Nice afternoon and evening on the lake with my inlaws yesterday. We had intended to just boat over to The Point for dinner, but stumbled onto a full-blown pre-fireworks gathering, complete with Phil Williams. So we tied off and spent the evening at the red, white and Bud soiree.
Seems like drinking Budweiser on the Fourth has become like eating black-eyed peas on New Years.
(How does Budweiser do that anyway? An independently owned restaurant, an independently owned dockside convenient store, and an outdoor buffet, and all are stocked with nothing but Budweiser.)
So anyway, at some point as the sun was setting and the sky was pinkish and dusky, four orangey-pink round lights appeared, coming slowly and in a straight line from the west. Maybe ten thousand feet above us, flickering like japanese lanterns. As they got above us, they seemed to climb higher and then the light dimmed and then flickered completely out, revealing a smallish black silhouette then rose up and away, or in one case, slowly fell.
A group of six appeared after that, behaving the same way.
We never did figure out what in the heck they were.
The firework show was nice but somewhat haphazard. The promoters had intended for it to be coordinated with music, but dude got a late start and then it seemed, had to light every rocket by hand, making it hard for him to keep up with the beat, as he had to run between crates of explosives and dodge heavy smoke and sparks.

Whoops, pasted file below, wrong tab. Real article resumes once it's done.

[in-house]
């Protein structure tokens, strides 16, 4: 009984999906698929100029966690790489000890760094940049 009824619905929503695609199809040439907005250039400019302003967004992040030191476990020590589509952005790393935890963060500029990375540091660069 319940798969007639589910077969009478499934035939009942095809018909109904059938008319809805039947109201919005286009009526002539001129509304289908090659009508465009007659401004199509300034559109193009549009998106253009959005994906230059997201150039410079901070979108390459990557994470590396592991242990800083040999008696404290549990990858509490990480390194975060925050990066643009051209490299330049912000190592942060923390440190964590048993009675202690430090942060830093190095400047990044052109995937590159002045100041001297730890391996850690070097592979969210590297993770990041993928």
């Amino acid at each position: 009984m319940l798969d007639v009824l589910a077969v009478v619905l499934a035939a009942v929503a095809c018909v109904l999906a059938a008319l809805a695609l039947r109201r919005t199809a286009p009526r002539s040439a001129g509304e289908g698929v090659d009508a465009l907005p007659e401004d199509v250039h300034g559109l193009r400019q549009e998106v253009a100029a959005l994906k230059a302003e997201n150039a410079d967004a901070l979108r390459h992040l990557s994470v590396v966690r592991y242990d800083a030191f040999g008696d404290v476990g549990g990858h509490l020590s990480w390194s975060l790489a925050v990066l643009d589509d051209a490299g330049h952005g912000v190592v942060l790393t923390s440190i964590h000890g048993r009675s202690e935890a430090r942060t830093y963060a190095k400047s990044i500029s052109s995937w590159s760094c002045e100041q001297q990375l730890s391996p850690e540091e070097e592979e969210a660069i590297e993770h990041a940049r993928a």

At one point the music stopped and the fuse-lighter man was only about halfway through his stash. He kept lighting in silence as the dj's scrambled to come up with a suitable patriotic song to accompany him.
They settled on Rocky Top. Then Celine Dion singing God Bless America. Then some other crap.
Finally finally at long last the finale, which was quite pretty and we quite sure, had killed the fuse-lighter man.
We rode back across the lake afterward in the dark, which I have to say, is extremely disorienting. Eveytime we do it, I am amazed that my father-in-law can figure out where we're headed and manage not to hit anything.
My in-laws wanted to load up the boat onto the trailer so that they could take it to Norris the next morning. The first time they had tried doing this in the dark. And with lots of other drunken boats milling around trying to load up as well.
And....it didn't go well.
We first tried to load it on a slanted slope with my mother-and-law driving the boat.
She missed the first try and the second.
So my father-in-law tries to drive up on it and it seems to be good until we drive out of the water and we see the boat is all crooked and leaning.
We try again, drive out, and hear a loud crack and the boat threatens to fall over into a foot of water. (This is a large pontoon boat so it's really frightening).
Turns out, one of the top rails of the trailer had snapped off and was floating in the water.
So at this point, my mother-in-law and I are absolute nervous wrecks. Amazingly though, the boys decided to give it another go on a more level surface and actually got it on properly (the broken trailer bit wasn't as essential as I had thought).
I'm always impressed with people who have the confidence and patience to try and try again. That's not my style. I'm a throw-the-textbook-across-the-room-and-sob kind of girl.